Armageddon?

Posted: March 18th, 2009 | Author: | Filed under: The Right, the US and us, war | Tags: , , | Comments Off

The prospect of a right-wing narrow government starts to dwell on people. Foreign Policy‘s David Rothkopf sees WWIII on the horizon:

“First, the conflict will be political, potentially very intense and may well transform the U.S.-Israeli relationship. Later, the conflict may become military with the Israelis acting (alone or not) against the Iranians. The upside of the overall trend: the U.S. is perceived as more balanced in the region. The downside: the U.S.-Israel relationship is likely to weaken (I know some of you may see that as an upside)…oh, and also, possibly, nuclear Armageddon”

This is a bit hysterical, I think. When Iran will acquire the bomb (and I think it’s a “when” and not an “if”), Israel will just have to find a way to live with it: whether with the help of a defense treaty with the US, or simply by the power of its own nuclear deterrence (Israel is said to have second strike capabilities). An Iranian bomb won’t cause Israel to break with the US; quite the opposite: it will make Israel more dependent on America.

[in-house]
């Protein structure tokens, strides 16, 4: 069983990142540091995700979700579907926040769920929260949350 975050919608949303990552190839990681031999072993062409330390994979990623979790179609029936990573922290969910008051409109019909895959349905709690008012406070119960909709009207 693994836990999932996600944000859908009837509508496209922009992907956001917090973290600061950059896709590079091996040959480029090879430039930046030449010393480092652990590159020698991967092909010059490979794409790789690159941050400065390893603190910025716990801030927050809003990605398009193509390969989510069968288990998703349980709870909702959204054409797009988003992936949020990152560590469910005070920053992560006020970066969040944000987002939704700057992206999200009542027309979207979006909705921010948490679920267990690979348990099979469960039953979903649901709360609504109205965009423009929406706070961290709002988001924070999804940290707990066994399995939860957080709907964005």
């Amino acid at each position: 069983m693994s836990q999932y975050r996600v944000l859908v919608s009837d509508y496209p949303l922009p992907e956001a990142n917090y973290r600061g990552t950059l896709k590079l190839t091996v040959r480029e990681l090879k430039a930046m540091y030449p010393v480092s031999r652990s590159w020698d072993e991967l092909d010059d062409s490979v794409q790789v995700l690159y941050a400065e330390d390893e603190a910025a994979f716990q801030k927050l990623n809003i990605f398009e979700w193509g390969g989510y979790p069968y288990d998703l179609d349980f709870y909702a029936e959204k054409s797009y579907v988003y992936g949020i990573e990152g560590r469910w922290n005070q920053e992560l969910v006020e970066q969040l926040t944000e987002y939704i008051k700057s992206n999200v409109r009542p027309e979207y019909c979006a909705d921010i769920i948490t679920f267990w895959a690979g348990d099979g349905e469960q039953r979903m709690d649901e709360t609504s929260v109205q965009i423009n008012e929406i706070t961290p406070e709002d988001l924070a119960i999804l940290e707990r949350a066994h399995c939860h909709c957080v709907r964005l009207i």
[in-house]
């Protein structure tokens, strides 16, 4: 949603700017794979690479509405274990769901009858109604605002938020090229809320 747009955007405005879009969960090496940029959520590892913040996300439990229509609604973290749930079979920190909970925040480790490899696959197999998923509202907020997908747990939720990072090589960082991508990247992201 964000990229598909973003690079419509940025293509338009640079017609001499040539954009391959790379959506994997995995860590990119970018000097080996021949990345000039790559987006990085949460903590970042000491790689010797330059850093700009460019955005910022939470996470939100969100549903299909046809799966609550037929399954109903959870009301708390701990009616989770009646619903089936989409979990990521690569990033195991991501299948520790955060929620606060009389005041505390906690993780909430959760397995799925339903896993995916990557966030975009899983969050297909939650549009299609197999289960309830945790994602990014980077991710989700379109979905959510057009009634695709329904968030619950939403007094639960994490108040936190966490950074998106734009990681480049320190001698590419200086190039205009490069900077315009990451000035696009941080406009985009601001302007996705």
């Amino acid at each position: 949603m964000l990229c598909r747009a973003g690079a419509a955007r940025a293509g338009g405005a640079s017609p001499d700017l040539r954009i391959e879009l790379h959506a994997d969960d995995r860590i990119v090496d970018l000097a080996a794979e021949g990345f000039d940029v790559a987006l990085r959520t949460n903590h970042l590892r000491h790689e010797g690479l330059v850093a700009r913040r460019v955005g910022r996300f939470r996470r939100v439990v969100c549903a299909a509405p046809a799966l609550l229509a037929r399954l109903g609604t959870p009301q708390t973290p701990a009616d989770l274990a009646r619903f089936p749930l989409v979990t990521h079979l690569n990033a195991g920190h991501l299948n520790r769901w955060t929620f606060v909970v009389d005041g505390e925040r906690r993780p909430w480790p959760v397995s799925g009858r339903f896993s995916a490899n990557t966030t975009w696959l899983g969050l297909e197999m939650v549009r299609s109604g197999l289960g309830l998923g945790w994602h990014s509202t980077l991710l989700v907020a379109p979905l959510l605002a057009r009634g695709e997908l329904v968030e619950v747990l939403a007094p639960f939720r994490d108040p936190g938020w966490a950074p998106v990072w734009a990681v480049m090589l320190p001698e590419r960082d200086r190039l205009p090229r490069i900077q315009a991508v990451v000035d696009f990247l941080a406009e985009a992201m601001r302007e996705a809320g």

Israel and a Nuclear Iran

Posted: December 23rd, 2008 | Author: | Filed under: In the News, the US and us | Tags: , , , , , | Comments Off

I just ran into an interesting post on Yossi Melman’s blog. Melman is Haaretz’s intelligence and secret services reporter. His blog [in Hebrew] deals with national security issues and bicycle riding.

In this post Melman lists some of the major mistakes by the Israeli intelligence agencies in recent years – like missing out completely on Hamas’ possible success in the elections, or the Hizbullah’s intentions in Lebanon.

Most of all, he deals with the intelligence assumption that Saddam Hussein possessed weapons of mass destruction prior to The Second Gulf War. Unlike the US, says Melman, Israel never had a public debate on that error and its consequences.

But the nugget comes at the end. Following a mail from one of his readers, Melman has an interesting and disturbing observation:

“A military and financially strong Iraq was one of Israel’s strategic assets. Iraq and Iran kept maintaining their conflict, and none of them would have allowed the other side to get such an advantage that would put his sovereignty in danger. By encouraging the US invasion of Iraq, Israel has brought upon itself a nuclear Iran”